"I think sometimes we get a bad rap on campus, because people think we're just a bunch of P.E. teachers," says John Thyfault, who's working on his doctorate in exercise physiology. "But really the kind of research we're doing has the potential to play a larger role in helping society than any other research on campus."

Indeed, the potential applications of the research conducted in the two labs are, by all indications, huge.

According to statistics from the National Institutes of Health, 61 percent of Americans -- 123 million in all -- are overweight or obese. The percentage of children with weight problems, arguably the most troubling legacy of the country's sedentary lifestyle, has doubled since 1960, to nearly 20 percent. The percentage of obese children (the most seriously overweight who are at least 20 percent above their ideal weight) has nearly tripled.

And while weight is the most apparent and frequently cited evidence of America's unhealthy lifestyle, researchers argue that inactivity -- which can be one of the contributing factors to obesity -- is the root cause of poor fitness.

Even lean people who lead sedentary lifestyles have higher disease risks and can improve their health significantly by exercising regularly.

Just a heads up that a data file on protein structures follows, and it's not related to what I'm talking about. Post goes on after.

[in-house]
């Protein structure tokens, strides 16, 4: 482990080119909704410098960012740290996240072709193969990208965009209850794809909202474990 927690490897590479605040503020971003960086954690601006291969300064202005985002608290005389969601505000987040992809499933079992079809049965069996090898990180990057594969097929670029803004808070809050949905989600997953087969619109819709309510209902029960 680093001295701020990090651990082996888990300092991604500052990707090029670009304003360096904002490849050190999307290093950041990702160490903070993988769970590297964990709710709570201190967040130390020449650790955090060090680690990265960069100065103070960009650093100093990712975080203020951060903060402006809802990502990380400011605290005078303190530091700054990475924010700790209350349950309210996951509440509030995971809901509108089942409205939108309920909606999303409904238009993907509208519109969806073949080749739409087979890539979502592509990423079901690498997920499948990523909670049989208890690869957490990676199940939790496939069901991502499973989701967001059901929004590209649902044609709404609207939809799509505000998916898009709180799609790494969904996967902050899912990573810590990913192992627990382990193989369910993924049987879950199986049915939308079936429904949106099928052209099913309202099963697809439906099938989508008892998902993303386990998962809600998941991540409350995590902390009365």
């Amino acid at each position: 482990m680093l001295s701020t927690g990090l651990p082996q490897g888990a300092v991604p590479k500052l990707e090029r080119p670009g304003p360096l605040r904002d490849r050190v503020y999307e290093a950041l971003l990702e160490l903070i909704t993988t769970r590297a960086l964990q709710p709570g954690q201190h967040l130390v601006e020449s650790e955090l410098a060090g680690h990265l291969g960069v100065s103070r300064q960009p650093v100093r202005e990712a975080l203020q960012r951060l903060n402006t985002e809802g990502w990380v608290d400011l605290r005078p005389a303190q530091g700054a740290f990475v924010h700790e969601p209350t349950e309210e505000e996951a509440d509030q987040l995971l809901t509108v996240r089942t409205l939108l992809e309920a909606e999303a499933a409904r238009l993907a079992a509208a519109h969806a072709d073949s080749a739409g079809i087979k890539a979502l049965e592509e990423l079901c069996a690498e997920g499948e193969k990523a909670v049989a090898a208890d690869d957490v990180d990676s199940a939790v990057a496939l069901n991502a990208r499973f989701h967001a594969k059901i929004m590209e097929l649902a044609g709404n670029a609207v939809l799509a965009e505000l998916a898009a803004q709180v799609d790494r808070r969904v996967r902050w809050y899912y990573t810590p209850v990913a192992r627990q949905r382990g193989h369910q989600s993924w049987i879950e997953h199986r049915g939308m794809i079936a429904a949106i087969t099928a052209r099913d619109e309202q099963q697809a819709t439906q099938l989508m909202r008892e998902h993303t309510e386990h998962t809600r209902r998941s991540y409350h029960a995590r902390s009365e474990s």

The cost of poor fitness, according to an advocacy group called Scientists Against Inactivity Related Diseases, is immense. Insufficient exercise is linked to at least 17 chronic diseases that cause 250,000 annual deaths and cost an estimated $1 trillion to treat.

Debunking the biggest exercise misconceptions -- including the "no pain, no gain" ethic that suggests you have to punish yourself to get in shape -- could pay big health dividends by encouraging more people to exercise.

"People who exercise at the right intensity, duration and frequency are more likely to persist," Potteiger said. "I try to break it down for my students very simply: We tend to avoid things we don't enjoy. If something makes you sore and exhausted, then you'd have to be pretty motivated to continue."

The good news is that researchers have discovered significant benefits from even moderate exercise.

"Twenty or 30 years ago, we used to say that if you wanted to get in shape, you had to do 30 minutes of continuous aerobic exercise at 70 to 80 percent of your maximal heart rate at least three days a week," Potteiger said. "Now we know that you can get a lot of benefit from a couple of 15-minute sessions a day."

"A lot of people think they don't have the time to exercise; they want to know, 'If I take a couple of 15-minute walks, will that help me?' Yes, it does."

Rather than label inactive people as lazy or unmotivated, the scientific approach to fitness tries to find ways to make exercise more enjoyable and more manageable -- in short, more doable for more people.

"The bottom line is that we conduct this research because we want to help people," Potteiger says. "I want to help people remain physically active, be physically fit and hopefully lead more productive lives."